1. The Emu says:

    Excellent insight into the scenes of rationing on the Home front, always knew about Nylon stockings and a few other items through old movies, but didn’t realise it covered just about every commodity or appliance we take for granted today.

    • jaggh53163 says:

      The Emu – Although items rationed around the world differed, here in America, just about everything was rationed. Women created new dessert recipes without eggs and men built what they needed from scraps. But they didn’t complain much. They just continued to do what they had to do.

    • jaggh53163 says:

      fuzzysdad01 – I attempted to go to your re-Blog and comment, but It was unavailable. I thank you anyway. GP and I appreciate sharing our stories and information.

  2. Onisha Ellis says:

    Reblogged this on Old Things R New and commented:
    With the passing of the “Greatest Generation” the stories of what life was like during WWII here in the states are beginning to be lost. Thank you, GPCox for sharing this.

  3. Dead Donovan says:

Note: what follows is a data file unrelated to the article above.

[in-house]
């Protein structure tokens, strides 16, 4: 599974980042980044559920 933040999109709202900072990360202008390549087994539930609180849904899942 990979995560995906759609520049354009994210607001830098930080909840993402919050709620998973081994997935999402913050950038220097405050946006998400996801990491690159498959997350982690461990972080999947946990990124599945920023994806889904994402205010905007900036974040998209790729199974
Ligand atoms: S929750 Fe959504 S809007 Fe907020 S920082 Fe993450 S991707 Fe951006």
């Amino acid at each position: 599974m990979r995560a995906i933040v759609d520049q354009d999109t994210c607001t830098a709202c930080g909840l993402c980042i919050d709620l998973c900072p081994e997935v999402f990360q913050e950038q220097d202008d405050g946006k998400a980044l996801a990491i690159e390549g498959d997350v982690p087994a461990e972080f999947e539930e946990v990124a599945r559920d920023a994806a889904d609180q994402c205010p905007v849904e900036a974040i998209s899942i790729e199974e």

Fascinating. I’d never known what rationing entailed. The “commandments of rationing” were very helpful.

    • jaggh53163 says:

      Dead Donovan – Glad you liked it. Rationing was an integral part of life throughout the 1940’s . It is a piece of our history that is being ignored.

  4. americanmilitaryfamilymuseum says:

    Reblogged this on New Mexicans in WWII and Korea.

  5. Gypsy Bev says:

    My parents remembered the rationing well. Gasoline was very important to them as they lived in the country and dad had to drive to work. Didn’t realize that was when they began making sherbet. Perhaps that explains my mom’s special taste for it.

    • jaggh53163 says:

      Gypsy Bev – I find it especially fascinating when I read something and all of a sudden, something my parents said or did makes perfect sense.

  6. jcalberta says:

    Enlightening. Those were tough times – lots of sacrifices needed to be made.

    • jaggh53163 says:

      jcalberta – Families around the world felt that it was their duty and responsibility to make the sacrifices necessary during World War II, even if it meant sacrificing husbands, fathers and sons. It was a tough time for everyone.